Again, per the TFN Foreign Covers page, we know for certain they're at least being translated into Czech, Dutch, French, German, Japanese, Polish, and Turkish. And personally? If someone deems is worthwhile to make Turkish and Czech editions, I have a hard time thinking of a language they wouldn't bother with.
I think the best analogy for Heddle is that she is the studio and that the authors are more like show runner Shonda Rhimes. Rhimes had to push for a lot of the diversity on her show and get it approved by high uppers. For example, author Martha Wells, who is writing the recently announced CVI Princess Leia novel, is conscious of the need for divsity in Star Wars. She replied to a post I made in her LJ and wants to put a woman of color character in, and a gay character in. Will this go through with Heddle and the brass? We know that authors have previously spoken about getting shot down when proposing gay characters based on that one Zhan, Stackpole, Allston Roundtable.
Had Rhimes not been in a position to push, then diversity would not have happened either, so it is important to at least have people conscious of diversity doing the writing, and then to have people supportive of diversity as editors. I seriously wonder what would happen of a post FOTJ author said, "I want to write Allana as the first gay member of the Skywalker bloodline." (Seriously, imagine how interesting this would be given she is the heir to Hapes?) Would Heddle be supportive of this? She told Coop she knows there will always be racists and that shouldn't affect the process. Does the same apply to homophobes?
I don't know if it makes sense to frame Grey's against overall US demographics! First of all, the show is set in Seattle, and all metropolitan cities are more diverse than the overall population. It's also set in a hospital, which also doesn't reflect the overall population. Most nurses are women, 50% of nurses are Filipino (don't think this has ever been reflected on any show set in a hospital!), one out of three doctors in the USA under age 40 is a person of color (not really reflected on shows, either.) A ton of people who are Asian American go into medical school, but it's rare to see more than one Asian (East Asian, Southeast Asian, or South Asian) character on a show about doctors at all even though 1 out of 5 young doctors are Asian American.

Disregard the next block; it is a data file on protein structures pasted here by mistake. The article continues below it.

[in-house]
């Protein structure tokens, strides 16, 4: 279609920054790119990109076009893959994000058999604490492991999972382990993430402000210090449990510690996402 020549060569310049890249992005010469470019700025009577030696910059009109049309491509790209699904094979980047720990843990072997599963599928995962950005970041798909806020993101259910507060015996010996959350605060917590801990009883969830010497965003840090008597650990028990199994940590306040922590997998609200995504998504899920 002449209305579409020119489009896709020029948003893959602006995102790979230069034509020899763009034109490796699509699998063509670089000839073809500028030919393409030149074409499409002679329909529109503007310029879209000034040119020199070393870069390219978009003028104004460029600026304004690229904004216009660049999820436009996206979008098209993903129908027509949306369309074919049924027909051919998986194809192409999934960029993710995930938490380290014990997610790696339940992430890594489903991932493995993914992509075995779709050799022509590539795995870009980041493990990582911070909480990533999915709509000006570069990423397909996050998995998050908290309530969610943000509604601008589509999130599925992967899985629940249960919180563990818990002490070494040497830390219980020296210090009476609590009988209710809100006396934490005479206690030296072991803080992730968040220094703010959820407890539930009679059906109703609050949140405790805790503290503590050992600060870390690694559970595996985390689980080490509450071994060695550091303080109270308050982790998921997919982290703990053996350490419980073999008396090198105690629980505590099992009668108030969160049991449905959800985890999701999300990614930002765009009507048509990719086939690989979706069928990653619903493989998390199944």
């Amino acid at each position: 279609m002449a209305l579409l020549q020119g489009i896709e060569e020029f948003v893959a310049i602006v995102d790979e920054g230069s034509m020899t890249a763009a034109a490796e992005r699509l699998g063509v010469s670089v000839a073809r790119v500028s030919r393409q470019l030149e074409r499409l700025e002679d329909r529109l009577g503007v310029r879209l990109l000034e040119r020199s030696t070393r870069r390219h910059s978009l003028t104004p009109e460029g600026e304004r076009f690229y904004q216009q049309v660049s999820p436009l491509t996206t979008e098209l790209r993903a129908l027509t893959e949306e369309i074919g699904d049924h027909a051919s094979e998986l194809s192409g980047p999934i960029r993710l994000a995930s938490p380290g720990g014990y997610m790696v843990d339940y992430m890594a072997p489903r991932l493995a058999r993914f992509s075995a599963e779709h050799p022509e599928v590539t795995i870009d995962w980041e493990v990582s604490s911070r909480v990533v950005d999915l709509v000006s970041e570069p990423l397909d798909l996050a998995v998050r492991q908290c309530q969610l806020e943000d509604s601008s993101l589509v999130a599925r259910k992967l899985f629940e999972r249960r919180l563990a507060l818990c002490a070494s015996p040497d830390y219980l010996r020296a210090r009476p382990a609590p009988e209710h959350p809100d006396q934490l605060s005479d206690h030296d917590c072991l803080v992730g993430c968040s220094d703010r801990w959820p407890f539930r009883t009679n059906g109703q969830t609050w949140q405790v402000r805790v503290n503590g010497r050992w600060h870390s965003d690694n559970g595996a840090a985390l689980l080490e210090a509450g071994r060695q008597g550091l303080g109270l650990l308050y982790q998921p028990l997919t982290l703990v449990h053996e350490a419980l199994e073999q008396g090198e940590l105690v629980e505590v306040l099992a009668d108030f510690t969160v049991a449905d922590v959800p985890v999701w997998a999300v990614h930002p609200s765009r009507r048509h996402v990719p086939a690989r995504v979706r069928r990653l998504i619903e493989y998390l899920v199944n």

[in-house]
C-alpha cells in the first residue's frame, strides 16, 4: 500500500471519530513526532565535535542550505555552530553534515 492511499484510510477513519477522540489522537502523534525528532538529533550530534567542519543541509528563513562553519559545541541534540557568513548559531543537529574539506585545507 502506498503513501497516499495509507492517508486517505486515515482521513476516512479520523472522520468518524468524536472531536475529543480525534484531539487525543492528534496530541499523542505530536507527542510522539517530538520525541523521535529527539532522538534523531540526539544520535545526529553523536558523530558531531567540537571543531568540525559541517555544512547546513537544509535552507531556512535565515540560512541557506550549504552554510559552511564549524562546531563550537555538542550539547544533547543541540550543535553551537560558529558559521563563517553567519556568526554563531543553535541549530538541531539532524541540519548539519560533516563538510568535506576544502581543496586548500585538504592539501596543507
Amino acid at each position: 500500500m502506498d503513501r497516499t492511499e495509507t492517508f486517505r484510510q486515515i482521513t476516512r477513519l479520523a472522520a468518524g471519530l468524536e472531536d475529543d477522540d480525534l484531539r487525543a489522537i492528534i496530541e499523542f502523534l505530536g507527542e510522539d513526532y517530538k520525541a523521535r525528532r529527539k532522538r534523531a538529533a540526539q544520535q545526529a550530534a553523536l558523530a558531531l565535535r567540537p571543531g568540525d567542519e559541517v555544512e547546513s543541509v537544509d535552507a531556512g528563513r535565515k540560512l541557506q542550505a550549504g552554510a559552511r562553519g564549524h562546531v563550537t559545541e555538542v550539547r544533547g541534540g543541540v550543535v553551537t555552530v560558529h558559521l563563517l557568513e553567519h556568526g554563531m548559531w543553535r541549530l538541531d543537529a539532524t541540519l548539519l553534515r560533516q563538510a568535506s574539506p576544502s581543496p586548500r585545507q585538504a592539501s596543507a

I think it's also important to note that the two leads of Grey's Anatomy, including the titular character, are white. Which, okay, you could argue that white people make up the majority of Seattle and the field of medicine but...the character with majority status doesn't have to be the lead character just because of demographics. In fact, one technique that authors--especially science fiction authors--utilize in world building is to use the fish out of water character as an entry point to explore a setting! From a writer's standpoint, it makes exposition so much more fluid and easier. (Which is why Grey's Anatomy began with the main character just starting off her work at the hospital...)